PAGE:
How Everyone Lost An Outrageous Amount Of Money In 2015

Photographed by Rockie Nolan.
If you’ve ever desperately needed $1.50 to cover a cup of coffee, only to discover that the closest ATM would charge you twice that just to access your own money, you’re not alone. A new report by CNN and SNL Financial found that Americans paid an astonishing $6 billion in bank fees to just three banks in 2015. Between JP Morgan Chase, Bank of America, and Wells Fargo, Americans paid $6 billion on ATM and overdraft fees last year. Even without counting fees charged by smaller banks, that’s an average of $25 for every adult in the country. The numbers are public for the very first time — 2015 is the first year that banks are required to disclose the information. The situation is so egregious that both Bernie Sanders and Hillary Clinton addressed it in their presidential campaigns. Sanders promised to cap the fees at $2, while Clinton has called the charges “usurious.” The average ATM fee in America is now over $4.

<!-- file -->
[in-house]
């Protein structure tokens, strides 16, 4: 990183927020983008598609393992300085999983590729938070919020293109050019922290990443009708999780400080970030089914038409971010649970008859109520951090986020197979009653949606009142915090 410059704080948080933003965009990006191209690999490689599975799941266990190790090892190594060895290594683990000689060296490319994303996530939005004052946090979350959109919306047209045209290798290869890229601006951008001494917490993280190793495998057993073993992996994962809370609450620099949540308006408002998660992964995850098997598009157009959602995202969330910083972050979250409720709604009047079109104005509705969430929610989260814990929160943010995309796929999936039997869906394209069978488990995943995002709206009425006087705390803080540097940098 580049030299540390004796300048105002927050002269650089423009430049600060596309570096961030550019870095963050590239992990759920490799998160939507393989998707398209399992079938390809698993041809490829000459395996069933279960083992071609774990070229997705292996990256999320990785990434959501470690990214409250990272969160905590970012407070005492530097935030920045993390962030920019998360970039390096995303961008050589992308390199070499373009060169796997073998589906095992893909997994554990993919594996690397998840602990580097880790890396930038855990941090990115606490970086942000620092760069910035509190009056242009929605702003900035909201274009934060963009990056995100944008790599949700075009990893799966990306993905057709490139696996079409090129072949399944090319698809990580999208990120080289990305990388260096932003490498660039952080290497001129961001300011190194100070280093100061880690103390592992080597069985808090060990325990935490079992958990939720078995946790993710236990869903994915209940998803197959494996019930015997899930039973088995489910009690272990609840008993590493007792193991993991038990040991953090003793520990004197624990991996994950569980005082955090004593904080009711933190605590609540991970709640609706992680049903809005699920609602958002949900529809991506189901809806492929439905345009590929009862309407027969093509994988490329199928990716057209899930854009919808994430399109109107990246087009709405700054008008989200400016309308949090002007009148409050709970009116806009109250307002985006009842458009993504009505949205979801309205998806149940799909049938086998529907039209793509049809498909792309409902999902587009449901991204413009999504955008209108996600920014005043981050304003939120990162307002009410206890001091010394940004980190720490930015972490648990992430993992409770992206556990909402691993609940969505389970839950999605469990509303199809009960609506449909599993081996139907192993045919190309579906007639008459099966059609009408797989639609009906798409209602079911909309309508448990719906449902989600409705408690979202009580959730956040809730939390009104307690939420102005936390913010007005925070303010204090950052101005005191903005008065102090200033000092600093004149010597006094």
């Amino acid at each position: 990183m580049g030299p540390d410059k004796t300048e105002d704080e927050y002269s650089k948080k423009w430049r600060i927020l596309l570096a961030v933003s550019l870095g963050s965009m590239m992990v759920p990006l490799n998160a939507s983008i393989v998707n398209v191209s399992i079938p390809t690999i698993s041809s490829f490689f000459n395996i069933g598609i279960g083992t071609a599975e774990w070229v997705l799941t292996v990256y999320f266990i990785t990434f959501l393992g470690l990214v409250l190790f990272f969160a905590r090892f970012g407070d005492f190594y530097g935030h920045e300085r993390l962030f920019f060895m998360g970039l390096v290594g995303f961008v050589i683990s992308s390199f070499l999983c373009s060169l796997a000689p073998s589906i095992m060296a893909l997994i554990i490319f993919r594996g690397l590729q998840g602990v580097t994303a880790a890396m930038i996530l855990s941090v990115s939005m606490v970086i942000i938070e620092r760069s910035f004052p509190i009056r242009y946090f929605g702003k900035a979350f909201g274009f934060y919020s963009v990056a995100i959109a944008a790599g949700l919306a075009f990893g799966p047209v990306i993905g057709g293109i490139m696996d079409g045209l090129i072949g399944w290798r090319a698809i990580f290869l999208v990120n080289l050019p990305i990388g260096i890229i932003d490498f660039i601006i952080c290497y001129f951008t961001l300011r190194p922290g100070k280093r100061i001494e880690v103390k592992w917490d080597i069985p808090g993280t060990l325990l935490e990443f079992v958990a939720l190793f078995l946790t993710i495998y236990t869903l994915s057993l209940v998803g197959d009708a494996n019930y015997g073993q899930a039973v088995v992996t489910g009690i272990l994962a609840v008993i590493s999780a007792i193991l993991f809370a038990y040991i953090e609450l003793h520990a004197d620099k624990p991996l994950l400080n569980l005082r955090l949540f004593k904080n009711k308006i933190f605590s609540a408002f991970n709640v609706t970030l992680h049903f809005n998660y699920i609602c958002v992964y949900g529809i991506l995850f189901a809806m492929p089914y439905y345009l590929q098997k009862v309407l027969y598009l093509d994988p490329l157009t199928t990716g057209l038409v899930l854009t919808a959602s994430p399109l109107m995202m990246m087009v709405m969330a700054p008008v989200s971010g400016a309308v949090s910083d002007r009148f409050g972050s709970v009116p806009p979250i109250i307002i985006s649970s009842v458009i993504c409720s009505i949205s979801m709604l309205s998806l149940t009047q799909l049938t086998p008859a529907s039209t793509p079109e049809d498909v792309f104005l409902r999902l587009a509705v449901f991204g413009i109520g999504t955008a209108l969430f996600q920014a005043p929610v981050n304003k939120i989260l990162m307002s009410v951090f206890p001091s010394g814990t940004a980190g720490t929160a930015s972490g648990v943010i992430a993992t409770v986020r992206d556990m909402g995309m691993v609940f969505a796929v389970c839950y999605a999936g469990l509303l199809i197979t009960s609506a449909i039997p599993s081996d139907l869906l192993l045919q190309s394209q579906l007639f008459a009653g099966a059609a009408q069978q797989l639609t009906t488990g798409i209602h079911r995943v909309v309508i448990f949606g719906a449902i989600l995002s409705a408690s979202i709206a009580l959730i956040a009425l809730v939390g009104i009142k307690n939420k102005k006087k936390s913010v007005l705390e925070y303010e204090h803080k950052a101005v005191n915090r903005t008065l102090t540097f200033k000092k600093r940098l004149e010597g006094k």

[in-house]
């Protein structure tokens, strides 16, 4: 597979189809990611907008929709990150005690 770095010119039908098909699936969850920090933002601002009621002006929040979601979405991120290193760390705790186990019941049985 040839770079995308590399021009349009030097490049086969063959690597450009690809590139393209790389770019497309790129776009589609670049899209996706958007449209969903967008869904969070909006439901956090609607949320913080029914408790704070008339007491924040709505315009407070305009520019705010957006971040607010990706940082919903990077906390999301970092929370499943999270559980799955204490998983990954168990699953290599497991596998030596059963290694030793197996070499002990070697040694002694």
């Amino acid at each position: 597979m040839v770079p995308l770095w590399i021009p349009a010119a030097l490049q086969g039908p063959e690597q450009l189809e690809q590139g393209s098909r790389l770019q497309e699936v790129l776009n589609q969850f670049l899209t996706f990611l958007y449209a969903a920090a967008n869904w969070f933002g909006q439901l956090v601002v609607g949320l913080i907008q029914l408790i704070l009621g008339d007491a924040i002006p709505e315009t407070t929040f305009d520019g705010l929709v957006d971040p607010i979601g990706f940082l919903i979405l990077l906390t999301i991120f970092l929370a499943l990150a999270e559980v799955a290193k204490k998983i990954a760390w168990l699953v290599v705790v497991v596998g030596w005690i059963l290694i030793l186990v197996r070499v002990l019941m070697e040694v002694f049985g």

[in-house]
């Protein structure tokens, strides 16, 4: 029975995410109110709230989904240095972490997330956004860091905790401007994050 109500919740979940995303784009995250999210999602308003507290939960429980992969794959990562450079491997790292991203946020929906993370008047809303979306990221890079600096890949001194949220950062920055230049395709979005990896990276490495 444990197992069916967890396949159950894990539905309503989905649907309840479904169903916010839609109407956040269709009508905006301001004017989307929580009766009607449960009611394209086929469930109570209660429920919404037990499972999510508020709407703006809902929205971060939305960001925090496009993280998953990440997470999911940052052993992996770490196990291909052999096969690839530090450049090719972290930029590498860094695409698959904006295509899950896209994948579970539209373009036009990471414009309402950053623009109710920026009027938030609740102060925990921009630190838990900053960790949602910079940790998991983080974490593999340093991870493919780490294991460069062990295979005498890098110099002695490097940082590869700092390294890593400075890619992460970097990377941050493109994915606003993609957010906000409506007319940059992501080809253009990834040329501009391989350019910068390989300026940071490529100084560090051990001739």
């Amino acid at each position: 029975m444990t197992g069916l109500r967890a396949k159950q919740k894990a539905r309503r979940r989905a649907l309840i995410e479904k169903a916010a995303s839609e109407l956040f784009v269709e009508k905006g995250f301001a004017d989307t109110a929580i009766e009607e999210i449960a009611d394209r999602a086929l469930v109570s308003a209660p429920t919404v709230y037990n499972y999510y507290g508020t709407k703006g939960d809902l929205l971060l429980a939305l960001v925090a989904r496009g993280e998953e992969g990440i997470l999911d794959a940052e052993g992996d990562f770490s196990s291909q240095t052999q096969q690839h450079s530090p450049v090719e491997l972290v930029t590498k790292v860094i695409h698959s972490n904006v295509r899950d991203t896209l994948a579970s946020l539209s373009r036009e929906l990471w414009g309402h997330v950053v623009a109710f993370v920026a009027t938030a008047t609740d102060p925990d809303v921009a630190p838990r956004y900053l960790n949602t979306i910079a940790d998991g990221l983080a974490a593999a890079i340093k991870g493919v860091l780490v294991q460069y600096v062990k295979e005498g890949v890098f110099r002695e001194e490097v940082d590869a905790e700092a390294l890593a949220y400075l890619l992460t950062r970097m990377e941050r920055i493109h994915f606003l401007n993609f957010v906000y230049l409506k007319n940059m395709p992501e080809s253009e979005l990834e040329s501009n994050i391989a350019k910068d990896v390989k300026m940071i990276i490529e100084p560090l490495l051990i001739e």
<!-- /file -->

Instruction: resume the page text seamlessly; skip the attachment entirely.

Even if you’re super careful with your money, the fees — particularly overdraft fees, which generally top $30 per transaction — are something to be worried about. These fees disproportionately affect the poor, who don’t always have a financial cushion and may find themselves charged outrageous fees on small expenses. A study found that the majority of overdrafts are on transactions under $25. The $30 or so, which then go to the banks, are funds that low-income individuals will not have to spend on other necessities. If you, like many of us, sometimes find that you have a tenuous grasp on your finances, there are ways to avoid the fees. When it comes to ATM fees, it may be as simple as going a little bit further out of the way to access your own bank’s ATM or using the “cash back” option that many stores offer. When it comes to overdraft fees, most banks actually allow consumers to opt out. It won’t protect you if a check bounces or you keep charging a card after you’re in the red, but it will stop you from taking cash out of an ATM if you’re already overdrawn.

More from Work & Money

R29 Original Series